learning experiences for children from immigrant families.

The Spring session will follow this with an introduction to core elements of nature-based early learning in practice.  

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The application/information page for Croatia Autumn Quarter 2018 Design/Build is now open for use. The link is:

Students from all departments are welcome to apply.

Any questions, please contact:

Professor Daniel Winterbottom, RLA, FASLA
Department of Landscape Architecture
University of Washington
302 Gould, Box 355734, Seattle WA 98195-5734
Office 206 616 1876

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A fun course in history- open to all students as a W course- so best for sophomore and juniors. It does include significant reading, writing and a bit of drawing.

LARCH 353H HONORS/ 5 credit course / VLPA/I&S/Writing

Designing Landscapes in a Modern World: History of Modern Landscape Architecture
Lectures: T/Th/ 4-5:50, Smith Hall 221
Quiz/ Graduate Section: Fridays 11-12:00 or 12:00-
Instructor: Thaisa Way (

The course investigate modernism, modernist theory, and the modern landscape architecture as
process, product, and theory.

What makes a good urban landscape? A great publicpark? An inspiring work of landscape art? This coursewill explore the history of designing and creating gardens and landscapes in diverse cultures and places as the profession and practice of landscape architecture has become a leading field in the design and creation of newly imagined city spaces and...

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ENGL 283, beginning verse writing MW 130-250 LOW 219

Course description

Whether you have read and written lots of poetry before or whether poetry is a new adventure for you, this class will introduce you to many new poems and will give you ways to learn and practice skills of craft. It’s O.K. if you don’t have much previous experience with poetry, but if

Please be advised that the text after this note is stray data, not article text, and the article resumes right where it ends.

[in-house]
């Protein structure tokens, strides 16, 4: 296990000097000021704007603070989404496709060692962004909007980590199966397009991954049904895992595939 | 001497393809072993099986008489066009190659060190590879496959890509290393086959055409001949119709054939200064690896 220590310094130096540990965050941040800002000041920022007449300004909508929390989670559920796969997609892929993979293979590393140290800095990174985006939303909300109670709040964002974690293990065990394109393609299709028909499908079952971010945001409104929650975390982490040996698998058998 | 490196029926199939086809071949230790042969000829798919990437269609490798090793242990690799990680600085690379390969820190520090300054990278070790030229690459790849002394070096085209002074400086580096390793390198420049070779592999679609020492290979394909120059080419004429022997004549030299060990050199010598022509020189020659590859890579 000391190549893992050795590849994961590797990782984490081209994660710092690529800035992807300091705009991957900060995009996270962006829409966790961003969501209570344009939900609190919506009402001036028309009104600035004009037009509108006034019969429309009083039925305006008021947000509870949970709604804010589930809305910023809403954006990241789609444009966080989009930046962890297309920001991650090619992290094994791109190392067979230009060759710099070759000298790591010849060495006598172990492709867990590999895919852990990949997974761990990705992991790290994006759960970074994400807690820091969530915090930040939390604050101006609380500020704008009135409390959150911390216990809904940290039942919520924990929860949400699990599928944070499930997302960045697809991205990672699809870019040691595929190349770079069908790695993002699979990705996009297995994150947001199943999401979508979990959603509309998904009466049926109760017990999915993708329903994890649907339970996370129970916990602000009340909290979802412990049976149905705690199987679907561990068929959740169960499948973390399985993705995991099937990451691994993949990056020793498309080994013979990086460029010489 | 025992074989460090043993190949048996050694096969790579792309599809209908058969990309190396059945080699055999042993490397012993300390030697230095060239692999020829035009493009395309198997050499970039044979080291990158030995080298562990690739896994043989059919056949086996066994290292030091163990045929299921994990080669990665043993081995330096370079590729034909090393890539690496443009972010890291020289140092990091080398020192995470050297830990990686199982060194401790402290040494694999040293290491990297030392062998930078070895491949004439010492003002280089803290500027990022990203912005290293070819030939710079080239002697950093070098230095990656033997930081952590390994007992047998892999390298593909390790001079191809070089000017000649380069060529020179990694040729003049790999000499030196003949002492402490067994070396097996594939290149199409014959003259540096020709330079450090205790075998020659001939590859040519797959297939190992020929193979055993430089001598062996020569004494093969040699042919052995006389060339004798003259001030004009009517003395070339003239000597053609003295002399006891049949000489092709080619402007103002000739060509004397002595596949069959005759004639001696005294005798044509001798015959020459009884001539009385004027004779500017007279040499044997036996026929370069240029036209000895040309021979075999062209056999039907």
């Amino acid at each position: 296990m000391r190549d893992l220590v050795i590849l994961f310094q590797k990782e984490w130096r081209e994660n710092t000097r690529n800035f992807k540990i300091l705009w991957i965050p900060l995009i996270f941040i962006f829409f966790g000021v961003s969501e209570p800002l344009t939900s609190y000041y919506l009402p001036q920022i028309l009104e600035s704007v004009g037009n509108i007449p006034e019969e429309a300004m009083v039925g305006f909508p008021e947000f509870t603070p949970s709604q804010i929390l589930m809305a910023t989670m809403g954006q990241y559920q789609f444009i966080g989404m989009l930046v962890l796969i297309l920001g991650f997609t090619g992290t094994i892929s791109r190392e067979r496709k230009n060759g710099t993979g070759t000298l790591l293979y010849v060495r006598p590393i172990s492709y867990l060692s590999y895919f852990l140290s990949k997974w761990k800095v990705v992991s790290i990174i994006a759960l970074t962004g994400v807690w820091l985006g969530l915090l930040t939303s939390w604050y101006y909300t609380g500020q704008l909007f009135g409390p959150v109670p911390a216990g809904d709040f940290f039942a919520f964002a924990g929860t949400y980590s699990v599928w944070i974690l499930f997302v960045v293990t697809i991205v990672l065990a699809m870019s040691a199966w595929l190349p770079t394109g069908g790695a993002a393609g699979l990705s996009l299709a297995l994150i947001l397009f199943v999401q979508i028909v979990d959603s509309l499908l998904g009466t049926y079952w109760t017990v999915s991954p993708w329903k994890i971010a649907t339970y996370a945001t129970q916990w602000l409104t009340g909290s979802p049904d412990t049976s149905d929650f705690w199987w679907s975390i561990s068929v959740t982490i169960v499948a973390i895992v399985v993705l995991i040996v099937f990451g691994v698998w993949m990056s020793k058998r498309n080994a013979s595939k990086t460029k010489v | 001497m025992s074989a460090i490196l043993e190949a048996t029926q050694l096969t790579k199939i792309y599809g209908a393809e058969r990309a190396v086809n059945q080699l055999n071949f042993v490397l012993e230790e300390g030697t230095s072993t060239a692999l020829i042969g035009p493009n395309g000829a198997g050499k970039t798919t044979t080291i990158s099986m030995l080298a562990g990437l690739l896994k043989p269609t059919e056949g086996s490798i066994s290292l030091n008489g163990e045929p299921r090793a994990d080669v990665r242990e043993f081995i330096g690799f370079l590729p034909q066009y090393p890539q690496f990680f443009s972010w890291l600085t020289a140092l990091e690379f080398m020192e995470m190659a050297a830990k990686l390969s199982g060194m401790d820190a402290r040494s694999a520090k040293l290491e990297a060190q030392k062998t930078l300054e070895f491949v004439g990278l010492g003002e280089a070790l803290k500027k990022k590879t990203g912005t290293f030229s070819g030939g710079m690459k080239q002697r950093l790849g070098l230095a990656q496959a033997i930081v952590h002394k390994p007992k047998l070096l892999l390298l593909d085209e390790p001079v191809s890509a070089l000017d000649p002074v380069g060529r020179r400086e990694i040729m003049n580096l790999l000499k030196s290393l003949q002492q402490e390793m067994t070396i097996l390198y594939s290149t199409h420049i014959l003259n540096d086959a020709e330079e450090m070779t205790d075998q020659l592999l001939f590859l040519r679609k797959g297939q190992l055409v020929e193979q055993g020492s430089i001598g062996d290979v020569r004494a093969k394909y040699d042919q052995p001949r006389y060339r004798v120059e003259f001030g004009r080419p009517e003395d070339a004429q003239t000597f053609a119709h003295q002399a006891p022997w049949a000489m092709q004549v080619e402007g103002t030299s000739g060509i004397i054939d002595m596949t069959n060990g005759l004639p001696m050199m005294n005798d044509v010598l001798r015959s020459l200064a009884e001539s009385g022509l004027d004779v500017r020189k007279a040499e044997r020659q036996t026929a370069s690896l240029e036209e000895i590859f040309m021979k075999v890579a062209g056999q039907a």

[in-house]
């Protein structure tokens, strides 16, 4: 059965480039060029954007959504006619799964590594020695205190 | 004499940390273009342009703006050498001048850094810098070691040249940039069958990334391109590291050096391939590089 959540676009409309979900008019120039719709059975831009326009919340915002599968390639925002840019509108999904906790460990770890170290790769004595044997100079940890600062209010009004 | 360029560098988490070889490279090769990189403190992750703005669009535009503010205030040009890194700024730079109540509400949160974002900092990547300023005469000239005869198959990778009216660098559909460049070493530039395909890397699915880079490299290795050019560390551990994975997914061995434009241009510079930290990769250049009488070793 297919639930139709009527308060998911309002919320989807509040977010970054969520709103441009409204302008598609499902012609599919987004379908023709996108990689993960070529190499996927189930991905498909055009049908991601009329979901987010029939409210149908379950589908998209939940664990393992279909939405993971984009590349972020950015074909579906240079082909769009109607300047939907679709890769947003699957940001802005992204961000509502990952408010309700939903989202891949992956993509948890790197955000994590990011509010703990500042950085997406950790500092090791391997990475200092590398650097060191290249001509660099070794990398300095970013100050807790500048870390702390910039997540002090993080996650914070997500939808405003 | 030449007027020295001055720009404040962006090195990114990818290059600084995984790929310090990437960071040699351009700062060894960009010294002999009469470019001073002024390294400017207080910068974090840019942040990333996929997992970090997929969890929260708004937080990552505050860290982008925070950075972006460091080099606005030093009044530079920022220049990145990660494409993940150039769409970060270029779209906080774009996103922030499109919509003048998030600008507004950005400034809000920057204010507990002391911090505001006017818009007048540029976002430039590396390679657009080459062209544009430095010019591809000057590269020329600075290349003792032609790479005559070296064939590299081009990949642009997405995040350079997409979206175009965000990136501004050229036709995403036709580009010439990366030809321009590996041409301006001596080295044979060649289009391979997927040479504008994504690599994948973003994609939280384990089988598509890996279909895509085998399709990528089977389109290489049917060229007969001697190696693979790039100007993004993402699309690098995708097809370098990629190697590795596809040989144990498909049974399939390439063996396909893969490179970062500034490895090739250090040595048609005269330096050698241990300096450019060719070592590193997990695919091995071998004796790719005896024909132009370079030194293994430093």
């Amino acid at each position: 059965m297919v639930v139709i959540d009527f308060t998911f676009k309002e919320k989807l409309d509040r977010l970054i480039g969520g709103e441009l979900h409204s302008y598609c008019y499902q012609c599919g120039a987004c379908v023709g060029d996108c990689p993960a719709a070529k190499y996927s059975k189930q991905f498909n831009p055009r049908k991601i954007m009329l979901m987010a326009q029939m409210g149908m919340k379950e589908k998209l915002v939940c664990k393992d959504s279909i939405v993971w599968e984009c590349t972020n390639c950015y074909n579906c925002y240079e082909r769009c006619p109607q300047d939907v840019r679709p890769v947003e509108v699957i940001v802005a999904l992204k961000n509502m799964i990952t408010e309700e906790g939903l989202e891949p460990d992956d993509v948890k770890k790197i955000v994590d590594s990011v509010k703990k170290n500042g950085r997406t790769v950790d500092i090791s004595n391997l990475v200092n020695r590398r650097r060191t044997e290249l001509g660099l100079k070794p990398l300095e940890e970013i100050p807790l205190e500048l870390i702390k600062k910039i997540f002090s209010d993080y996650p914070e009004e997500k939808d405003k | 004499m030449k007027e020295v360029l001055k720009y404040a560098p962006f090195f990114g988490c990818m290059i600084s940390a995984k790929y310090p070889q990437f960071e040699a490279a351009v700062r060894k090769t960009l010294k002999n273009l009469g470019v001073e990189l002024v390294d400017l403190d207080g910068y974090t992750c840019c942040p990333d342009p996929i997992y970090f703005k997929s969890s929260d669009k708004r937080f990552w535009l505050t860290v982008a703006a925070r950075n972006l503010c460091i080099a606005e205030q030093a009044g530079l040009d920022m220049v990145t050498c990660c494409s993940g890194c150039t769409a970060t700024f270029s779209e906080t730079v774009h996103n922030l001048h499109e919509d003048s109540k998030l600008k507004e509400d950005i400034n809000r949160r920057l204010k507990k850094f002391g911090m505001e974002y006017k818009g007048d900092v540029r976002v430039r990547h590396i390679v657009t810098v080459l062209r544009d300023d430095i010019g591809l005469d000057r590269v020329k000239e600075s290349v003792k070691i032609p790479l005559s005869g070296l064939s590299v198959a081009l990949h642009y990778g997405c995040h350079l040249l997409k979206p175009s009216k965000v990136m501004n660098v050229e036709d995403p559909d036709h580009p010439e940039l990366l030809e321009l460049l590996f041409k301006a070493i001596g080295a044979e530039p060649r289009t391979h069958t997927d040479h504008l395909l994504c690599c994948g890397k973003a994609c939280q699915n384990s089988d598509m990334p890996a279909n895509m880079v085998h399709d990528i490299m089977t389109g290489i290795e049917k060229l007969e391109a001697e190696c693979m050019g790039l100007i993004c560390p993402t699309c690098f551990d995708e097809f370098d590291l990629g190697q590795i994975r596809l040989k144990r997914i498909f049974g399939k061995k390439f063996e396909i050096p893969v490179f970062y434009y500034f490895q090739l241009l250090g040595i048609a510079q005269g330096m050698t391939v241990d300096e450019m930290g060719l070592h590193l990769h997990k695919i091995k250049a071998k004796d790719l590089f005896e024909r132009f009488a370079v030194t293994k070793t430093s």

you’re going to be in this class, you will need to be a serious student. Please be prepared to read and write a lot!

Throughout the quarter, you will gain familiarity with a variety of poetic techniques, practice using your associative imagination, learn about traditional and contemporary poetic forms, and develop your voice through observation, self-reflection, imitation, and experimentation.

You will receive feedback from your instructor on your poems throughout the quarter. In the second half of the course, you will have the opportunity to participate in a poetry workshop and practice giving...

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NEAR E 311 The Archaeology of Biblical Israel (5) I&S
Archaeology of ancient Israel (southern Levant). Covers the know archaeological material and Biblical and other contemporaneous textual sources to explore this topic, covering the archaeological cultures from the Middle Bronze Age to the end of the Babylonian Exile (2000-300 BCE)

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 NEAR E 396: Muhammad's Mothers,
 Daughters and Wives in Muslim Historiography

Hi Advisers,

Please share this course with any interested students. Undergraduate and Graduate sections are available.

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DXARTS has a few more enrollment slots available DXARTS 471: Mecatronic Art, Design & Fabrication (Winter quarter/SLN: 13590), taught by Afroditi Psarra <>.  The course meets Monday & Wednesday 9:30am-12:20pm at the DXARTS Fablab in Ballard (4365 6th Ave NW, Seattle, WA 98107; accessible to the UW by bus 44, 30 & 31 TO 28 & 40 or by biking the Burke Gilman Trail).   This class is open to non-DXARTS students who have a basic understanding of prototyping and computer programming.  It does count as a VLPA credit.  For an add code please contact the instructor directly at <>.

Here is the description of the class:...